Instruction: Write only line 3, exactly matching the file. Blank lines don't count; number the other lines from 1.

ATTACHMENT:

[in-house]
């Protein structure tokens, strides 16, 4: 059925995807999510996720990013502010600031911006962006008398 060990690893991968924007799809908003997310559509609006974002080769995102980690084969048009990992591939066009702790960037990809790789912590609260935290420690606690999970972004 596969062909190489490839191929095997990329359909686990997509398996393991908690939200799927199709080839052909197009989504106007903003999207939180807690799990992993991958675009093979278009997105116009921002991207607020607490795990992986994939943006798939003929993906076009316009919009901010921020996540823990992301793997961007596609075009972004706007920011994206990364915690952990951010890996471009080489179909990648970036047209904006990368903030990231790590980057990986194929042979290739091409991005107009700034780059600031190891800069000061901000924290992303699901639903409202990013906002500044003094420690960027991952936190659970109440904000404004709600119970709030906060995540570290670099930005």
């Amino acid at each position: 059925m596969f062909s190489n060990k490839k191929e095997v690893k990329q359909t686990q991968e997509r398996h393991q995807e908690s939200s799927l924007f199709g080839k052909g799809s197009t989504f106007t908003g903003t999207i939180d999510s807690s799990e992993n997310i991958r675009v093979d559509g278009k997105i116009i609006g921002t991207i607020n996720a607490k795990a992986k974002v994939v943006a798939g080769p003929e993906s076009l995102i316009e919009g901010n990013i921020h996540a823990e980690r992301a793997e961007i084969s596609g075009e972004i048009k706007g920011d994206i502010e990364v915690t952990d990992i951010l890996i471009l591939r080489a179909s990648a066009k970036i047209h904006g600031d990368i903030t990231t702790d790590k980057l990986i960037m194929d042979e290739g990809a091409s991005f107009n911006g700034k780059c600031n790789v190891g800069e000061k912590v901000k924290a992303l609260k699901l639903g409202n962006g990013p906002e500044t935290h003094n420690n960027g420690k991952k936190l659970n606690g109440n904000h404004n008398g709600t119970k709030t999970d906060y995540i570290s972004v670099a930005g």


């Amino acid at each position: 059925m596969f062909s190489n060990k490839k191929e095997v690893k990329q359909t686990q991968e997509r398996h393991q995807e908690s939200s799927l924007f199709g080839k052909g799809s197009t989504f106007t908003g903003t999207i939180d999510s807690s799990e992993n997310i991958r675009v093979d559509g278009k997105i116009i609006g921002t991207i607020n996720a607490k795990a992986k974002v994939v943006a798939g080769p003929e993906s076009l995102i316009e919009g901010n990013i921020h996540a823990e980690r992301a793997e961007i084969s596609g075009e972004i048009k706007g920011d994206i502010e990364v915690t952990d990992i951010l890996i471009l591939r080489a179909s990648a066009k970036i047209h904006g600031d990368i903030t990231t702790d790590k980057l990986i960037m194929d042979e290739g990809a091409s991005f107009n911006g700034k780059c600031n790789v190891g800069e000061k912590v901000k924290a992303l609260k699901l639903g409202n962006g990013p906002e500044t935290h003094n420690n960027g420690k991952k936190l659970n606690g109440n904000h404004n008398g709600t119970k709030t999970d906060y995540i570290s972004v670099a930005g």